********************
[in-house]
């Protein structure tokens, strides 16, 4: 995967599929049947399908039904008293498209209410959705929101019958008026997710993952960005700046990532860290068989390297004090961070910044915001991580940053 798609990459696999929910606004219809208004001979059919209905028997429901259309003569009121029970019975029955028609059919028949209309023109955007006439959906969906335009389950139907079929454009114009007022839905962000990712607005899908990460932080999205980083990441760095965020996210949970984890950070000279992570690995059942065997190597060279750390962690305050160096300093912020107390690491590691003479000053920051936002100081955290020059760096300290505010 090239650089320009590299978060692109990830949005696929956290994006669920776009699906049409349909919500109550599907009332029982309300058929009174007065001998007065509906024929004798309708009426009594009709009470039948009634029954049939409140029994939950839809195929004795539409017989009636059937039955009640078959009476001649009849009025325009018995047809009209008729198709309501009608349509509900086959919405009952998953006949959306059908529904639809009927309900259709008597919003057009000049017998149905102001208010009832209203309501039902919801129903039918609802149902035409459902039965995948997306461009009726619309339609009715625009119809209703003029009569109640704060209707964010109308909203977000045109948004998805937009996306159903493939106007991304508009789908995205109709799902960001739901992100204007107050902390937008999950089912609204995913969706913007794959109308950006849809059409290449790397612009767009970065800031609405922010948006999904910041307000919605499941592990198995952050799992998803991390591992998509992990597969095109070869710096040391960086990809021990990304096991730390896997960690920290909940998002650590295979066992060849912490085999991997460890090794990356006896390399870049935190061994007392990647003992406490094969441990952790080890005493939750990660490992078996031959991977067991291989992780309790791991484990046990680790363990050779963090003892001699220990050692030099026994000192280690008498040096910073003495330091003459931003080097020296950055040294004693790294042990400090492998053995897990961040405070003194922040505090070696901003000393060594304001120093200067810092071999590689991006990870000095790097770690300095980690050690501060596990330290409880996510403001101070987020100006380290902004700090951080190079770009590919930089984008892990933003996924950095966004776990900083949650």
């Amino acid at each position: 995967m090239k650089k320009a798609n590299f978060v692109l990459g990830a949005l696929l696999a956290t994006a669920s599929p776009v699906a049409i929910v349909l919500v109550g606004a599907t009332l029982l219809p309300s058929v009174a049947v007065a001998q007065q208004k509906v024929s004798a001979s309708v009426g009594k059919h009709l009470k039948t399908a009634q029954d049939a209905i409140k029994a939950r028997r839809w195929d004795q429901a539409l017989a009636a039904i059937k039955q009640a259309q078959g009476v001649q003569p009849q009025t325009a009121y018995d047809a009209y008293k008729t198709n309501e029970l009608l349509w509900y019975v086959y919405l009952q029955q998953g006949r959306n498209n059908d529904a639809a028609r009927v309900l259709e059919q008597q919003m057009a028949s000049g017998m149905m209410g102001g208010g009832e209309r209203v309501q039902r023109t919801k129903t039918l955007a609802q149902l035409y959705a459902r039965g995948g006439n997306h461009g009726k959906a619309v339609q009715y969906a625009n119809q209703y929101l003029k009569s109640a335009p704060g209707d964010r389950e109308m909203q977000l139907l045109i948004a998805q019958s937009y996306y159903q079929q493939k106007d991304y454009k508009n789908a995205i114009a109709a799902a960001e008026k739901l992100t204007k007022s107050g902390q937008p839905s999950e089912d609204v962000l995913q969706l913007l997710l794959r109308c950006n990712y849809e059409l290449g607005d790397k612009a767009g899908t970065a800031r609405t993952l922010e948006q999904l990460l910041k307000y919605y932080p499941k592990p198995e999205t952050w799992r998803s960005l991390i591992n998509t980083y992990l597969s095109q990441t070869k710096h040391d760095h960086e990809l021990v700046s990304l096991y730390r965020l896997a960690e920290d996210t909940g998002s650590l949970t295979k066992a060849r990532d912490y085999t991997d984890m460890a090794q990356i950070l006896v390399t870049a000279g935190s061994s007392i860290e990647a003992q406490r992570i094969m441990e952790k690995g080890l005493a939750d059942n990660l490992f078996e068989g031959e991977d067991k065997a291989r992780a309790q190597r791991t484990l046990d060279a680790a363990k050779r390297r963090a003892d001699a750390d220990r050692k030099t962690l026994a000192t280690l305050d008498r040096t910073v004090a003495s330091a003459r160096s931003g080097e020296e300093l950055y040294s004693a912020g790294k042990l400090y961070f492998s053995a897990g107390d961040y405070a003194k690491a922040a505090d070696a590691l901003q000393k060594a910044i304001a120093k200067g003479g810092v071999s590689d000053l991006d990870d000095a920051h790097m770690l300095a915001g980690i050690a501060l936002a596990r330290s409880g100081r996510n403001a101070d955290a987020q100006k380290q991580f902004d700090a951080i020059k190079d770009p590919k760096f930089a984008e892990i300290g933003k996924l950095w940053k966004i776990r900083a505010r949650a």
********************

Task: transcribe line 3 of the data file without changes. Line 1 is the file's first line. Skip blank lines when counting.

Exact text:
């Amino acid at each position: 995967m090239k650089k320009a798609n590299f978060v692109l990459g990830a949005l696929l696999a956290t994006a669920s599929p776009v699906a049409i929910v349909l919500v109550g606004a599907t009332l029982l219809p309300s058929v009174a049947v007065a001998q007065q208004k509906v024929s004798a001979s309708v009426g009594k059919h009709l009470k039948t399908a009634q029954d049939a209905i409140k029994a939950r028997r839809w195929d004795q429901a539409l017989a009636a039904i059937k039955q009640a259309q078959g009476v001649q003569p009849q009025t325009a009121y018995d047809a009209y008293k008729t198709n309501e029970l009608l349509w509900y019975v086959y919405l009952q029955q998953g006949r959306n498209n059908d529904a639809a028609r009927v309900l259709e059919q008597q919003m057009a028949s000049g017998m149905m209410g102001g208010g009832e209309r209203v309501q039902r023109t919801k129903t039918l955007a609802q149902l035409y959705a459902r039965g995948g006439n997306h461009g009726k959906a619309v339609q009715y969906a625009n119809q209703y929101l003029k009569s109640a335009p704060g209707d964010r389950e109308m909203q977000l139907l045109i948004a998805q019958s937009y996306y159903q079929q493939k106007d991304y454009k508009n789908a995205i114009a109709a799902a960001e008026k739901l992100t204007k007022s107050g902390q937008p839905s999950e089912d609204v962000l995913q969706l913007l997710l794959r109308c950006n990712y849809e059409l290449g607005d790397k612009a767009g899908t970065a800031r609405t993952l922010e948006q999904l990460l910041k307000y919605y932080p499941k592990p198995e999205t952050w799992r998803s960005l991390i591992n998509t980083y992990l597969s095109q990441t070869k710096h040391d760095h960086e990809l021990v700046s990304l096991y730390r965020l896997a960690e920290d996210t909940g998002s650590l949970t295979k066992a060849r990532d912490y085999t991997d984890m460890a090794q990356i950070l006896v390399t870049a000279g935190s061994s007392i860290e990647a003992q406490r992570i094969m441990e952790k690995g080890l005493a939750d059942n990660l490992f078996e068989g031959e991977d067991k065997a291989r992780a309790q190597r791991t484990l046990d060279a680790a363990k050779r390297r963090a003892d001699a750390d220990r050692k030099t962690l026994a000192t280690l305050d008498r040096t910073v004090a003495s330091a003459r160096s931003g080097e020296e300093l950055y040294s004693a912020g790294k042990l400090y961070f492998s053995a897990g107390d961040y405070a003194k690491a922040a505090d070696a590691l901003q000393k060594a910044i304001a120093k200067g003479g810092v071999s590689d000053l991006d990870d000095a920051h790097m770690l300095a915001g980690i050690a501060l936002a596990r330290s409880g100081r996510n403001a101070d955290a987020q100006k380290q991580f902004d700090a951080i020059k190079d770009p590919k760096f930089a984008e892990i300290g933003k996924l950095w940053k966004i776990r900083a505010r949650a």